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Is my paint dry?

We often get asked how long will it take for the paint to dry. This article explains the difference between paint "DRYING" and paint "CURING"

Bored Watching Paint Dry? Try Watching it Cure!

Molly Keesling - Office Manager at Millennium Mold & Tool

In today's fast-paced society, time is one of our most precious assets. Busy schedules and an increased reliance on technology have created expectations for immediate results. Because of this, one of the most common questions paint & coatings professionals hear is...

“How long until it's dry?”

Unfortunately, there are so many factors that affect dry time - plus a difference between “dry” and “cured” - that this question can be very difficult to answer directly. The following paragraphs explain the difference between dry coatings and cured coatings, as well as some influencing factors that can shorten or lengthen dry and cure times.

Dry vs. Cured

A coating is considered dry when it is no longer wet or tacky to the touch, when the majority of the paint's base (solvent) has evaporated. A coating can be dry to the touch in as little as an hour or two. Dry paint is still susceptible to damage such as scratching, scuffing, or peeling if it is exposed to traffic before it is fully cured. A coating is considered cured when it has dried completely. This means the paint has reached its peak hardness and all of the solvents have evaporated. Most paints and coatings take days or even weeks to become fully cured.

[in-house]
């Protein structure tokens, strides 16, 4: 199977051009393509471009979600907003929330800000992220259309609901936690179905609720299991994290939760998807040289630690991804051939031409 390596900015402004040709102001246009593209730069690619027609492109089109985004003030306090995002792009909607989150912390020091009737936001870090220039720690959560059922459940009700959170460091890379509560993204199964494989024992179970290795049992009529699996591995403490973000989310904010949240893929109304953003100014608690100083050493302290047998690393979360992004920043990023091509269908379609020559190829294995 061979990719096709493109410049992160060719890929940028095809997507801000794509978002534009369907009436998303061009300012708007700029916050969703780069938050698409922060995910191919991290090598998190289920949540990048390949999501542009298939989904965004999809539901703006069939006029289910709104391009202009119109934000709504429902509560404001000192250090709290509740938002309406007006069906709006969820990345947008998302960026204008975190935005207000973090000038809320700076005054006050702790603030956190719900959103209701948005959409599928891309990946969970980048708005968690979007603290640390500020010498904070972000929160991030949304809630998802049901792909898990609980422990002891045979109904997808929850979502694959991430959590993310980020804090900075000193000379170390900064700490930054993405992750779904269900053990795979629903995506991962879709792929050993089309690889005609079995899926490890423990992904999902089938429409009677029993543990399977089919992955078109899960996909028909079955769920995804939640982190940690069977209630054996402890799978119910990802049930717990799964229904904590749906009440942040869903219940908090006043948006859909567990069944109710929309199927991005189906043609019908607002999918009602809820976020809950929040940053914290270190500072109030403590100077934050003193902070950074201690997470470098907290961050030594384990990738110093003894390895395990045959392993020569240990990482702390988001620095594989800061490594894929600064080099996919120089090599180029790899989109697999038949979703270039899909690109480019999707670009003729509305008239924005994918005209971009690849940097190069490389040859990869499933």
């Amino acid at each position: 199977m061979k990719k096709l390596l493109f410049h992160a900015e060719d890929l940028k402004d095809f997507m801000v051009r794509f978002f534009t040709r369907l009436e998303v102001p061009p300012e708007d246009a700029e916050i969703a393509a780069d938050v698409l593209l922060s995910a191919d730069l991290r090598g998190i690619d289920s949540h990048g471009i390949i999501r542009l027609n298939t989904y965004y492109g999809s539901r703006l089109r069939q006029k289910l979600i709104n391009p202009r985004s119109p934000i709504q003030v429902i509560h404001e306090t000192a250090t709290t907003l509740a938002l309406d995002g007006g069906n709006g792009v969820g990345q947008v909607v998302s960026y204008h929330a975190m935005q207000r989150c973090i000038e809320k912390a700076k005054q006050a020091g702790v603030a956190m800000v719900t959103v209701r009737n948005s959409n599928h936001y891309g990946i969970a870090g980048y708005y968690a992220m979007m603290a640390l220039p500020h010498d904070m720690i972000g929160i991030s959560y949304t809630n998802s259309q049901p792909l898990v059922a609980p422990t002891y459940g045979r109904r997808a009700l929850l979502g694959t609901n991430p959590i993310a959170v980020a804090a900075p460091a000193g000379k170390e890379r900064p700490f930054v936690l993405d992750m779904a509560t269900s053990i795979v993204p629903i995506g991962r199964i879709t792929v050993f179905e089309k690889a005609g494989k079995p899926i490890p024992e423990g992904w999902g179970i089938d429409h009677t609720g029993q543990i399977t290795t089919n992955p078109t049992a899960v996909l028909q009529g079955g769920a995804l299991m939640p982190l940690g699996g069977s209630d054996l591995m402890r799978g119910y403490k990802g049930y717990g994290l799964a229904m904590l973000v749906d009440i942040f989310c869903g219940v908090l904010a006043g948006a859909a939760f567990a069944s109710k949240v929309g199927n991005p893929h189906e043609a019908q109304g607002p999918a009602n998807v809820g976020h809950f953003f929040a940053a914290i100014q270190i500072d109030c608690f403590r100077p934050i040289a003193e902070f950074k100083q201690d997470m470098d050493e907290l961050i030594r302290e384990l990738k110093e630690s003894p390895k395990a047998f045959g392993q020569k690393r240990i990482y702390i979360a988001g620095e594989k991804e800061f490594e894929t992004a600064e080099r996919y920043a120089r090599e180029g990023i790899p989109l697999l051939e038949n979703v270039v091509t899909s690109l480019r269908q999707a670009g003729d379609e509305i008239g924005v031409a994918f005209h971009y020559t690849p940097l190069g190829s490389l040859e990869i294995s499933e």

Influencing Factors

  • Surface - Porous or absorbent surfaces will take longer to dry/cure, less porous surfaces will take less time to dry/cure
  • Viscosity - Thick, viscous paints tend to take longer to dry and cure than paints that are thinner.
  • Sheen - Typically, the glossier the finish, the longer a coating takes to dry/cure.
  • Type of coating - Different types of paints have different dry and cure times.
  • Colour - Interestingly, colour does have an effect on the dry/cure time of paints and coatings: darker colours take longer to dry than lighter shades.
  • Number of coats - Applying additional coats will lengthen drying and curing times.
  • Air flow - A well-ventilated area will shorten the dry/cure time of a coating, whereas poor air flow will lengthen dry and cure times.
  • Humidity - High humidity will result in prolonged drying and curing times and low humidity will result in a shorter wait.
  • Temperature - Coatings take less time to dry/cure in warm temperatures than they do in colder temps.

Drying Methods

For as long as there have been protective coatings, manufacturers and users have been determined to shorten dry and cure times. This is demonstrated with “quick-dry” product lines. Additional methods for reducing dry times include convection ovens, infrared heat and industrial dehumidification systems.

Convection ovens utilize high temperatures in conjunction with air flow to quickly evaporate solvents for a faster cure. Infrared ovens use radiation to heat the coating from the inside out very rapidly to prompt a quick cure. Dehumidification systems remove moisture from the air surrounding a coated surface to speed up the release of solvents.

As new coatings technology continues to emerge, methods of shortening dry and cure times will become increasingly effective, satisfying the consumer want for quick, positive results.

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